A global study found that 97% of nuclear projects have ended with final costs exceeding initial budgets, with an average overrun of $1.3 billion. Two-thirds of all projects took more time than projected. In the 1980s, American utilities lost $100 billion on nuclear plants that were never finished. More than 100 nuclear reactors in the U.S. have been cancelled, nearly half of which had already begun construction.
For more on these project stories and other abandoned nuclear projects in the U.S., check out Power Magazine’s interactive map.
Where: Waynesboro, Georgia
Outcome: The two units (3&4) currently under construction were initially expected to be complete by 2017. Current estimates for completion range from 2022 to late 2023.
Key cost stats: Costs have ballooned from $14 billion to over $27 billion for the new units, and every additional month of delay costs another $90 million. The first two units, constructed between 1976-1987, were expected to cost $660 million but ended up costing almost $9 billion.
Notable facts: Most electric customers in Georgia will have to pay for the project, and some are already paying. Rates for Georgia Power ratepayers have gone up 3.4% to pay for earlier costs and the utility projects rates will rise another 6.6%, for a total increase of 10%.
Where: Jenkinsville, South Carolina
Outcome: The two planned nuclear reactors were never finished.
Key cost stats: Estimated construction costs climbed to $25 billion after an initial investment of $9 billion. The $16 billion gap prompted the utilities to bow out of the project, effectively ending it.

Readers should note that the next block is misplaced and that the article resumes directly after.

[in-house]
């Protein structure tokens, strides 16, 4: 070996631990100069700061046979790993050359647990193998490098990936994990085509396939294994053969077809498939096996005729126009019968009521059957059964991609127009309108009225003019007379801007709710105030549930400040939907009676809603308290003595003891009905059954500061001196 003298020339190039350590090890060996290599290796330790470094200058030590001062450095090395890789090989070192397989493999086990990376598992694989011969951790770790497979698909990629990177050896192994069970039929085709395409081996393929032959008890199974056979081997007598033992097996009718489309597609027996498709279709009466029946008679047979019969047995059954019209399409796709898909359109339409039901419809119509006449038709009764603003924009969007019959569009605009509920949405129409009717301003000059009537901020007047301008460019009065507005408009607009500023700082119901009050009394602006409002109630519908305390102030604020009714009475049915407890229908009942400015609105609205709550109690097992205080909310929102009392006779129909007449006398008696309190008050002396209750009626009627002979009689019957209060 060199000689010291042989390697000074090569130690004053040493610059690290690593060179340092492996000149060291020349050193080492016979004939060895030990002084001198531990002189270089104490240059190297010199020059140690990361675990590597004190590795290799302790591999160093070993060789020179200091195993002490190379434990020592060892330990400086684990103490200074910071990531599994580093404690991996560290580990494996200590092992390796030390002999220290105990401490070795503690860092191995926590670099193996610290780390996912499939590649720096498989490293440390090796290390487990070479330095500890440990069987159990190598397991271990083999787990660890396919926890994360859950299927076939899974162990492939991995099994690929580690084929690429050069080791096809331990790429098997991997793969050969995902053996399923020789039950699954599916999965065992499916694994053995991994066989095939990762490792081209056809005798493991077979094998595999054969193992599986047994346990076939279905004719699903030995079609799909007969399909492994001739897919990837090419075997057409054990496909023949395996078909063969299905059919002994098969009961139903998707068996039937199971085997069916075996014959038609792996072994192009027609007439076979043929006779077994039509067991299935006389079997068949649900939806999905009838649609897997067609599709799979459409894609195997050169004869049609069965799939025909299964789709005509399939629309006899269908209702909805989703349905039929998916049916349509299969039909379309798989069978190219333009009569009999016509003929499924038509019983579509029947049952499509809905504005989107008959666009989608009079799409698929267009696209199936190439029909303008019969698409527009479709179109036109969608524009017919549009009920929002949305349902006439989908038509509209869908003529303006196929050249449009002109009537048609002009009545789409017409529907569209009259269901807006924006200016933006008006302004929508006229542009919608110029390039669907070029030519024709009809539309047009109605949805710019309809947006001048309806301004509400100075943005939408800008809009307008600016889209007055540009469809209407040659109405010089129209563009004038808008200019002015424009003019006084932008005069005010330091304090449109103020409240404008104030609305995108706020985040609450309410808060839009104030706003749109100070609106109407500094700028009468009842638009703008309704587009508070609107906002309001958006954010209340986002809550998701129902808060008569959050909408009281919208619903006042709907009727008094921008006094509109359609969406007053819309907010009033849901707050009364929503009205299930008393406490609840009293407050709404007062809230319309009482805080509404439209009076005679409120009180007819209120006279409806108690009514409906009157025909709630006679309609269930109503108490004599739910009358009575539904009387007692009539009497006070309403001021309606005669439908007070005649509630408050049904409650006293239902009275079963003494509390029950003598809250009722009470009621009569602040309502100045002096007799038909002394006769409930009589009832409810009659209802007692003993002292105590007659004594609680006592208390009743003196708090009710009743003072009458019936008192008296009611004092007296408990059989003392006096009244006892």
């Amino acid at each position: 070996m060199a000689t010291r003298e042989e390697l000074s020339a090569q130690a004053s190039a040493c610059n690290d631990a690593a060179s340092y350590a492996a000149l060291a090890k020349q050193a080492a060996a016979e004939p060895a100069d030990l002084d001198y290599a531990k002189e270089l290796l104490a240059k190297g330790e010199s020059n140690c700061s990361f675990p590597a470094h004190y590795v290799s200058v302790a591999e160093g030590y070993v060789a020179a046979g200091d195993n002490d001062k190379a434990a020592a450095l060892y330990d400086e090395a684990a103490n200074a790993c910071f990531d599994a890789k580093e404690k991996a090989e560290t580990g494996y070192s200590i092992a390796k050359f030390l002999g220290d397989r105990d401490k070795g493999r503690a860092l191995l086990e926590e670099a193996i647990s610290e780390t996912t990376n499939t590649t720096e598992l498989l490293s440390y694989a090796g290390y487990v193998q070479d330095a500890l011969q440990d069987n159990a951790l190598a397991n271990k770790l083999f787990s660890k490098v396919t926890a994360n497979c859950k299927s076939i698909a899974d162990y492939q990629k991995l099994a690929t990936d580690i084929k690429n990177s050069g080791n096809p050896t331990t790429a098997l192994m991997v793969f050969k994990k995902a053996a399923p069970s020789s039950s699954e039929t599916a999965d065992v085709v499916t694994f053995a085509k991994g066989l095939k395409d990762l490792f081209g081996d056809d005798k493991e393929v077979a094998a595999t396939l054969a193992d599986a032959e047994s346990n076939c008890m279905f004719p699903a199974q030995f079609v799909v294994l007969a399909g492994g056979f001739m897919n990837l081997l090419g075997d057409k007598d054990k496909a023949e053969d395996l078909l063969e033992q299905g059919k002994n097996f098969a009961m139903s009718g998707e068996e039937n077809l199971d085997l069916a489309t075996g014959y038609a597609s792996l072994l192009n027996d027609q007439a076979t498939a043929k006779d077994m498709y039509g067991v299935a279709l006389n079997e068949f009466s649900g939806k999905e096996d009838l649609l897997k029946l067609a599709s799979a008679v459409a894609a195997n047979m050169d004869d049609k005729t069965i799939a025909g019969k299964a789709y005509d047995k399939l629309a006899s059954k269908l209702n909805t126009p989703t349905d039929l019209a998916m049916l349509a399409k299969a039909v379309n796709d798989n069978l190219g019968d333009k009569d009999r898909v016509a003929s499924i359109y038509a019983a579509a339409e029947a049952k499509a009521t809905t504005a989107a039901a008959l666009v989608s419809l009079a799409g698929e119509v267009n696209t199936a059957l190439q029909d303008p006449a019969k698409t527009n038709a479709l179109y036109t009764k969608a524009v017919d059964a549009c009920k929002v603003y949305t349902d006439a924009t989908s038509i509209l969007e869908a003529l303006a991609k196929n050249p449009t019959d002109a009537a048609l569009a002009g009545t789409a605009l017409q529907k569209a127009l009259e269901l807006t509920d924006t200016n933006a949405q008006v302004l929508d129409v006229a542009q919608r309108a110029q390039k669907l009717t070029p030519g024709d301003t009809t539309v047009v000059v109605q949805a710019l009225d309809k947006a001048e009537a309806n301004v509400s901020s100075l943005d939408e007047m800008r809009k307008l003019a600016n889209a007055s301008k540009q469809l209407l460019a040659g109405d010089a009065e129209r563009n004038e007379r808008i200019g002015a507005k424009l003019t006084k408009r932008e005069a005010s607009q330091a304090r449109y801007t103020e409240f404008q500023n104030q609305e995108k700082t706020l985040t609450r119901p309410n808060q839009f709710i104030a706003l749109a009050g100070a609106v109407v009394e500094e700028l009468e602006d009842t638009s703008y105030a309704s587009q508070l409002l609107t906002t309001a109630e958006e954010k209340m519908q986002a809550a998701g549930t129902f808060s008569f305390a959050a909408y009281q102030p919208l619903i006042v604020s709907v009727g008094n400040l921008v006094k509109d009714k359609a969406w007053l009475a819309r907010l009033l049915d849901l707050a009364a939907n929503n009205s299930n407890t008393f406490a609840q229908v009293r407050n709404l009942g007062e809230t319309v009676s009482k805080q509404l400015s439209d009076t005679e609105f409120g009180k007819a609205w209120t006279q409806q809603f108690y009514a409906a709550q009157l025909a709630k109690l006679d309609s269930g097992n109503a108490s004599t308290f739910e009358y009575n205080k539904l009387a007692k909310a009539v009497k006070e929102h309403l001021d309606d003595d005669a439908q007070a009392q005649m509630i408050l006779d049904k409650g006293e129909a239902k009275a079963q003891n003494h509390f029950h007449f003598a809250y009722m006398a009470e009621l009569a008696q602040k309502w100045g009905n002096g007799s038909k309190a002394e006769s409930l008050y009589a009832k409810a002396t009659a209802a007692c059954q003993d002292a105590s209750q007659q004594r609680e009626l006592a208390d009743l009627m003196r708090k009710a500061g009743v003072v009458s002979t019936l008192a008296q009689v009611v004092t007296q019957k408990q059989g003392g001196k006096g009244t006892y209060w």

Notable facts: South Carolina Electric & Gas customers will pay a substantial amount of the $16 billion debt through their monthly power bills over the next 20 years.
Learn more: Wikipedia
Where: Madison, Indiana
Outcome: Construction began but the plant was never completed.
Key cost stats: $2.5 billion spent before the project was abandoned.
Notable facts: Marble Hill is the most expensive nuclear construction project ever abandoned. Demolition has been ongoing since 2008.
Learn more: Wikipedia
Outcome: Construction of 4 of the 5 nuclear plants was terminated before completion.
Key cost stats: By 1982, the plants were years behind schedule and projected costs were four times over the original budget, swelling from $4.5 billion initially to $24 billion.
Notable facts: When WA Public Power Supply System defaulted on $2.25 billion in municipal bonds financing two of the five nuclear plants, it was the nation’s largest ever municipal bond default at the time -- and is still the second largest such default today. Ultimately bondholders would receive between 10-40 cents on every dollar invested. In 1998, the Supply System changed its name to Energy Northwest in hopes of shedding its negative image, costing ratepayers $260,000. Energy Northwest was to be the plant operator for the UAMPS/NuScale proposed SMR project in Idaho Falls, but backed out in early 2021.